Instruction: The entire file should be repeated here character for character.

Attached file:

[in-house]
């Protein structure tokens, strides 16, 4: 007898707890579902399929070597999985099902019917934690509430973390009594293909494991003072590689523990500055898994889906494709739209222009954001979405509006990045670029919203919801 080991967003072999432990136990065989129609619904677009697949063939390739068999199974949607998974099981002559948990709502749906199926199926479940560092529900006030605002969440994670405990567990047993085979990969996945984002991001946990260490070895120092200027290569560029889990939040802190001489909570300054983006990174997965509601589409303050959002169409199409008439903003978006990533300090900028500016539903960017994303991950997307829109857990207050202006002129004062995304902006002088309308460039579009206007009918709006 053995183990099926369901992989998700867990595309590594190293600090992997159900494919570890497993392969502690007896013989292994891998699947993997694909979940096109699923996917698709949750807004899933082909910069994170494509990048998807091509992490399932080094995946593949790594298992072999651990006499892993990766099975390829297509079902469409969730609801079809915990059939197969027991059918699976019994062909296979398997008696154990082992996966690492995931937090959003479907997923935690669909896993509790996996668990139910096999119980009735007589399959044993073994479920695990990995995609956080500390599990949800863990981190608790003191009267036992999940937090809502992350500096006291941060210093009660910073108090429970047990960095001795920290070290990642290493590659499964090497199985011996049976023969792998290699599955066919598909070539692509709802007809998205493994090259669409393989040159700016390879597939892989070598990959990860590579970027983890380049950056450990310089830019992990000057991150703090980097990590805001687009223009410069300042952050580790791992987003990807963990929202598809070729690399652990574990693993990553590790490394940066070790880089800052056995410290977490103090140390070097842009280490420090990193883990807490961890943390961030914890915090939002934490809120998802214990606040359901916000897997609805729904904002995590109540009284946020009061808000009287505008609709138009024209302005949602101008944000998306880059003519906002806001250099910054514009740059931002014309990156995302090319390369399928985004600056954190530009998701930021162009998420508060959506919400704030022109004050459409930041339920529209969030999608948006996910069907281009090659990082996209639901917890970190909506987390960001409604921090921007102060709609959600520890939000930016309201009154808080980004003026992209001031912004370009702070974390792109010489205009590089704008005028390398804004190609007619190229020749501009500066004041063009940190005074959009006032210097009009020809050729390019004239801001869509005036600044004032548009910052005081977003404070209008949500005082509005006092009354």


[in-house]
């Protein structure tokens, strides 16, 4: 007898707890579902399929070597999985099902019917934690509430973390009594293909494991003072590689523990500055898994889906494709739209222009954001979405509006990045670029919203919801 080991967003072999432990136990065989129609619904677009697949063939390739068999199974949607998974099981002559948990709502749906199926199926479940560092529900006030605002969440994670405990567990047993085979990969996945984002991001946990260490070895120092200027290569560029889990939040802190001489909570300054983006990174997965509601589409303050959002169409199409008439903003978006990533300090900028500016539903960017994303991950997307829109857990207050202006002129004062995304902006002088309308460039579009206007009918709006 053995183990099926369901992989998700867990595309590594190293600090992997159900494919570890497993392969502690007896013989292994891998699947993997694909979940096109699923996917698709949750807004899933082909910069994170494509990048998807091509992490399932080094995946593949790594298992072999651990006499892993990766099975390829297509079902469409969730609801079809915990059939197969027991059918699976019994062909296979398997008696154990082992996966690492995931937090959003479907997923935690669909896993509790996996668990139910096999119980009735007589399959044993073994479920695990990995995609956080500390599990949800863990981190608790003191009267036992999940937090809502992350500096006291941060210093009660910073108090429970047990960095001795920290070290990642290493590659499964090497199985011996049976023969792998290699599955066919598909070539692509709802007809998205493994090259669409393989040159700016390879597939892989070598990959990860590579970027983890380049950056450990310089830019992990000057991150703090980097990590805001687009223009410069300042952050580790791992987003990807963990929202598809070729690399652990574990693993990553590790490394940066070790880089800052056995410290977490103090140390070097842009280490420090990193883990807490961890943390961030914890915090939002934490809120998802214990606040359901916000897997609805729904904002995590109540009284946020009061808000009287505008609709138009024209302005949602101008944000998306880059003519906002806001250099910054514009740059931002014309990156995302090319390369399928985004600056954190530009998701930021162009998420508060959506919400704030022109004050459409930041339920529209969030999608948006996910069907281009090659990082996209639901917890970190909506987390960001409604921090921007102060709609959600520890939000930016309201009154808080980004003026992209001031912004370009702070974390792109010489205009590089704008005028390398804004190609007619190229020749501009500066004041063009940190005074959009006032210097009009020809050729390019004239801001869509005036600044004032548009910052005081977003404070209008949500005082509005006092009354």